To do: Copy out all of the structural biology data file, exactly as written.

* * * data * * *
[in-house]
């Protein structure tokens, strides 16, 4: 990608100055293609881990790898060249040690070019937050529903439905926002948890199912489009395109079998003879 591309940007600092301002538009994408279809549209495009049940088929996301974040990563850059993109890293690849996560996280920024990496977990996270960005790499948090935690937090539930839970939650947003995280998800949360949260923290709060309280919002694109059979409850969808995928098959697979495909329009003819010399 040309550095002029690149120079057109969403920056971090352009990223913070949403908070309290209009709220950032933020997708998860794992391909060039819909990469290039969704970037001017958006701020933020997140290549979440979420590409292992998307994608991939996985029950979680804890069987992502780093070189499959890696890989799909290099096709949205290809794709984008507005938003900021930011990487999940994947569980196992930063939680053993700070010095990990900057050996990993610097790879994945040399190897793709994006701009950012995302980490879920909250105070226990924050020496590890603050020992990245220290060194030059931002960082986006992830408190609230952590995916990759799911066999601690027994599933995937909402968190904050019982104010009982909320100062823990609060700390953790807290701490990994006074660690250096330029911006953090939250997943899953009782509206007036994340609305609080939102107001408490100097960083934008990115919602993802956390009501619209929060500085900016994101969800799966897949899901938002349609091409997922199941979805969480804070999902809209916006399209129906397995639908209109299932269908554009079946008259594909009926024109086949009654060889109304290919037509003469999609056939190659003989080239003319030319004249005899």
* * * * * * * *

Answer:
[in-house]
């Protein structure tokens, strides 16, 4: 990608100055293609881990790898060249040690070019937050529903439905926002948890199912489009395109079998003879 591309940007600092301002538009994408279809549209495009049940088929996301974040990563850059993109890293690849996560996280920024990496977990996270960005790499948090935690937090539930839970939650947003995280998800949360949260923290709060309280919002694109059979409850969808995928098959697979495909329009003819010399 040309550095002029690149120079057109969403920056971090352009990223913070949403908070309290209009709220950032933020997708998860794992391909060039819909990469290039969704970037001017958006701020933020997140290549979440979420590409292992998307994608991939996985029950979680804890069987992502780093070189499959890696890989799909290099096709949205290809794709984008507005938003900021930011990487999940994947569980196992930063939680053993700070010095990990900057050996990993610097790879994945040399190897793709994006701009950012995302980490879920909250105070226990924050020496590890603050020992990245220290060194030059931002960082986006992830408190609230952590995916990759799911066999601690027994599933995937909402968190904050019982104010009982909320100062823990609060700390953790807290701490990994006074660690250096330029911006953090939250997943899953009782509206007036994340609305609080939102107001408490100097960083934008990115919602993802956390009501619209929060500085900016994101969800799966897949899901938002349609091409997922199941979805969480804070999902809209916006399209129906397995639908209109299932269908554009079946008259594909009926024109086949009654060889109304290919037509003469999609056939190659003989080239003319030319004249005899």